Navigation Links
US Hospital Group Offers Warranty on Surgeries

Victims of botched up surgeries generally suffer in silence, cough up more money to get things right. Some do move the courts , with mixed results.

And here comes the news that a hospital group in central Pennsylvania is offering warranty on its workmanship, charging a flat fee that includes 90 days of follow-up treatment.

Even if a patient suffers complications or has to come back to the hospital, it would not to send the insurer another bill.

Well the Geisinger Health System that has been implementing the idea on an experimental basis for a year now says it is not wooing customers as manufacturers of TV sets or washing machines.

Since Geisinger began its experiment in February 2006, focusing on elective heart bypass surgery, it says patients have been less likely to return to intensive care, have spent fewer days in the hospital and are more likely to return directly to their own homes instead of a nursing home.

Geisinger presented the first-year results of its experimental program at a meeting last month of the American Surgical Association.

Reviewing the existing professional guidelines and medical literature, Geisingers cardiac surgeons came up with their list of 40 action items viewed as best practices like screening a patient for the risk of a stroke before surgery or administering beta blocker drugs after surgery to reduce the chances of an irregular heartbeat.

Then they devised procedures to ensure the steps would always be followed, regardless of which surgeon or which one of its three hospitals was involved.

Geisingers 40-step system makes sure every patient gets the recommended treatment.

It is still too early to know whether the approach, which Geisinger calls Proven Care, will catch on with employers and health insurers.

So far, the only insurer that Geisinger has contracted with under the new arrangement is its own insurance unit, whi ch covers about 210,000 people in Pennsylvania. Eventually, though, Geisinger hopes to attract other insurers and employers that provide health benefits by expanding the approach into other lines of care provided by the nearly 660 doctors it employs at its three hospitals and 55 offices in the region.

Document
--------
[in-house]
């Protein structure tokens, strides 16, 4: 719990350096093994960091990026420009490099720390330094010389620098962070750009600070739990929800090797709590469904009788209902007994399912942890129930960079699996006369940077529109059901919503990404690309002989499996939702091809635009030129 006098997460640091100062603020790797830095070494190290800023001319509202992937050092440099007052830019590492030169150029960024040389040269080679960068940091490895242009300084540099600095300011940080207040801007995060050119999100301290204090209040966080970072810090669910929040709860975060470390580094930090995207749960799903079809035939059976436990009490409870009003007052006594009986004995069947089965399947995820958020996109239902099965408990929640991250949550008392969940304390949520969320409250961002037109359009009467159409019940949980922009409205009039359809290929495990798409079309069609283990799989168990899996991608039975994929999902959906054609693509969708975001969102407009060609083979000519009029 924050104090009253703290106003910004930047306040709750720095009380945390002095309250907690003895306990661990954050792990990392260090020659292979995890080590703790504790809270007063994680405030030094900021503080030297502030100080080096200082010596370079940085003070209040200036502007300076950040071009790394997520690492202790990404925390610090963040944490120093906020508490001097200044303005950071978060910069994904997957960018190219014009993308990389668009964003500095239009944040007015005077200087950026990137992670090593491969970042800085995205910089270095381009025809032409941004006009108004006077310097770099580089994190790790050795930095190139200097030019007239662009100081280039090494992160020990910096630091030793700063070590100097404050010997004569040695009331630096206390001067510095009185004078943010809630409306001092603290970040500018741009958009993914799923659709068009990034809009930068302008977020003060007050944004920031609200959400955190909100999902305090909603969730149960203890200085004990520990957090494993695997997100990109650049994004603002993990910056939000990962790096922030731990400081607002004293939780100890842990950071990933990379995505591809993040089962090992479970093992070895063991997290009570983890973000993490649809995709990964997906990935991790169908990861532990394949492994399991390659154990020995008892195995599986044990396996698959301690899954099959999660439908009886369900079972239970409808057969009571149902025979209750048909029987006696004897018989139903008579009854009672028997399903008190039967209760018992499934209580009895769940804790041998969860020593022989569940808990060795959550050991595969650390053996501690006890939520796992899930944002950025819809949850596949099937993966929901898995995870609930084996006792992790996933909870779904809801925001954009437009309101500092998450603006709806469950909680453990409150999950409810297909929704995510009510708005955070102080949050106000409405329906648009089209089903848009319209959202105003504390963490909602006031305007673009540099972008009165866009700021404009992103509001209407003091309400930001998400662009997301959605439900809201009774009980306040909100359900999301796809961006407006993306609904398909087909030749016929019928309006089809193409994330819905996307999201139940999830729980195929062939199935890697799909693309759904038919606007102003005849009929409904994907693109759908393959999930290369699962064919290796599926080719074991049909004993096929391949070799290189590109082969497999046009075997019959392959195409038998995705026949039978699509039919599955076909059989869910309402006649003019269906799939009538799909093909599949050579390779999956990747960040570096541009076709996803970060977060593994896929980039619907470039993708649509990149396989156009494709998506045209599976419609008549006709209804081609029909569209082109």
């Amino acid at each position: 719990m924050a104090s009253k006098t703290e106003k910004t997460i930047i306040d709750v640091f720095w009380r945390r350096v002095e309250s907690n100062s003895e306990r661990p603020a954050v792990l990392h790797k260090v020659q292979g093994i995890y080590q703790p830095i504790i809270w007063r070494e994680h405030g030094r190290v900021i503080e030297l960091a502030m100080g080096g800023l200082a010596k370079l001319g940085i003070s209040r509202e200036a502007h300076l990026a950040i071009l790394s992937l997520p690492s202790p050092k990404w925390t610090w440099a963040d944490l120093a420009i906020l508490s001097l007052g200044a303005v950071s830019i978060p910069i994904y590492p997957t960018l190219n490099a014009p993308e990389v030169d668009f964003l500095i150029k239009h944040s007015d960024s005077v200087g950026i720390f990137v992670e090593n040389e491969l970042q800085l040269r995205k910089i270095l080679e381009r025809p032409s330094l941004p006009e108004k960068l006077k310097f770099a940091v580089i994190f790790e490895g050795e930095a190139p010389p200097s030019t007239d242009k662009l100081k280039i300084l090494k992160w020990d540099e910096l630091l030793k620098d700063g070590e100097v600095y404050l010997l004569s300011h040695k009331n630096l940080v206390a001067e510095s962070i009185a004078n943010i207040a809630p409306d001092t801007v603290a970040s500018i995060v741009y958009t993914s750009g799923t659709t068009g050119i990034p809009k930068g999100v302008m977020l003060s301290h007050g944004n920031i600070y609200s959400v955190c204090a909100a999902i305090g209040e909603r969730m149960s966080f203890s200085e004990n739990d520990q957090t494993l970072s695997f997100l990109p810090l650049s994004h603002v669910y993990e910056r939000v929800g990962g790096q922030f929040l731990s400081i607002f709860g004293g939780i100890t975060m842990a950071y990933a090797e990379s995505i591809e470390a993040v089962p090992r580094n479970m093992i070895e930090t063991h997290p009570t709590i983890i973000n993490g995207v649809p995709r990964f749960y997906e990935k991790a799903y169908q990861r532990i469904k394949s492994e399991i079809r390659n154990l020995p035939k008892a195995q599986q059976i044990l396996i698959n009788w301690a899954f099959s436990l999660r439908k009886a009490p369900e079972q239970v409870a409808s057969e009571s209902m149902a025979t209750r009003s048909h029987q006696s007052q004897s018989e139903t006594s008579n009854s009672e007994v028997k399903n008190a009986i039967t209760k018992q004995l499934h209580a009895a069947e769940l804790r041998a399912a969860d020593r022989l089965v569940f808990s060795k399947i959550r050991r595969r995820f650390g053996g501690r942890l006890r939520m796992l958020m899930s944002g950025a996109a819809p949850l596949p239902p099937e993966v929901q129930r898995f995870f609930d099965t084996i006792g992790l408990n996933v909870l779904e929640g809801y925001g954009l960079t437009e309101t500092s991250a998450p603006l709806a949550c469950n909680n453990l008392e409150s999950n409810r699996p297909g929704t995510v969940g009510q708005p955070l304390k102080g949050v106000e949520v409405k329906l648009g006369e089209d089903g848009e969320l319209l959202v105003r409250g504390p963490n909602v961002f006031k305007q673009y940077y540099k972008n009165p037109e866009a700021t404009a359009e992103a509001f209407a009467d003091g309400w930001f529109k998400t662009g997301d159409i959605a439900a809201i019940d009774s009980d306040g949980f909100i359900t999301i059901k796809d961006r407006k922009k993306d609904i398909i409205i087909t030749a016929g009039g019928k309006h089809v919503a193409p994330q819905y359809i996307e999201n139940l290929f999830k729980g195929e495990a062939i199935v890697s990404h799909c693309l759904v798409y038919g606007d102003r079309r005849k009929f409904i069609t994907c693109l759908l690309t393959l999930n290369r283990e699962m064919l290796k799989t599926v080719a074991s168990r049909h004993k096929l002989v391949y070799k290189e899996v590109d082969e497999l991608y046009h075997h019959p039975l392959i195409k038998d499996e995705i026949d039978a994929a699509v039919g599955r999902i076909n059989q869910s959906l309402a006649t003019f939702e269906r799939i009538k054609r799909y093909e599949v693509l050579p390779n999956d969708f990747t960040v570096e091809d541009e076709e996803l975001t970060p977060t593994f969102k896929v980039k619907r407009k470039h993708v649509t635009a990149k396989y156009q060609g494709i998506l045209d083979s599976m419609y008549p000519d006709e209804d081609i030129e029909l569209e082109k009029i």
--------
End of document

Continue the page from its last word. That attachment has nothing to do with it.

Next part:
Geisinger is trying to address what it views as a fundamental flaw in the typical medical reimbursement system.

Under the typical system, missing an antibiotic or giving poor instructions when a patient is released from the hospital results in a perverse reward: the chance to bill the patient again if more treatment is necessary. As a result, doctors and hospitals have little incentive to ensure they consistently provide the treatments that medical research has shown to produce the best results.

Researchers estimate that roughly half of American patients never get the most basic recommended treatments like an aspirin after a heart attack, for example, or antibiotics before hip surgery.

The wide variation in treatments can translate to big differences in death rates and surgical complications. In Pennsylvania alone, the mortality rate during a hospital stay for heart surgery varies from zero in the best-performing hospitals to nearly 10 percent at the worst performer, according to the Pennsylvania Health Care Cost Containment Council, a state agency.

Around the world, other modern industries whether car manufacturing or computer chip making have long understood the importance of improving each piece of the production process to tamp down costs and improve overall quality.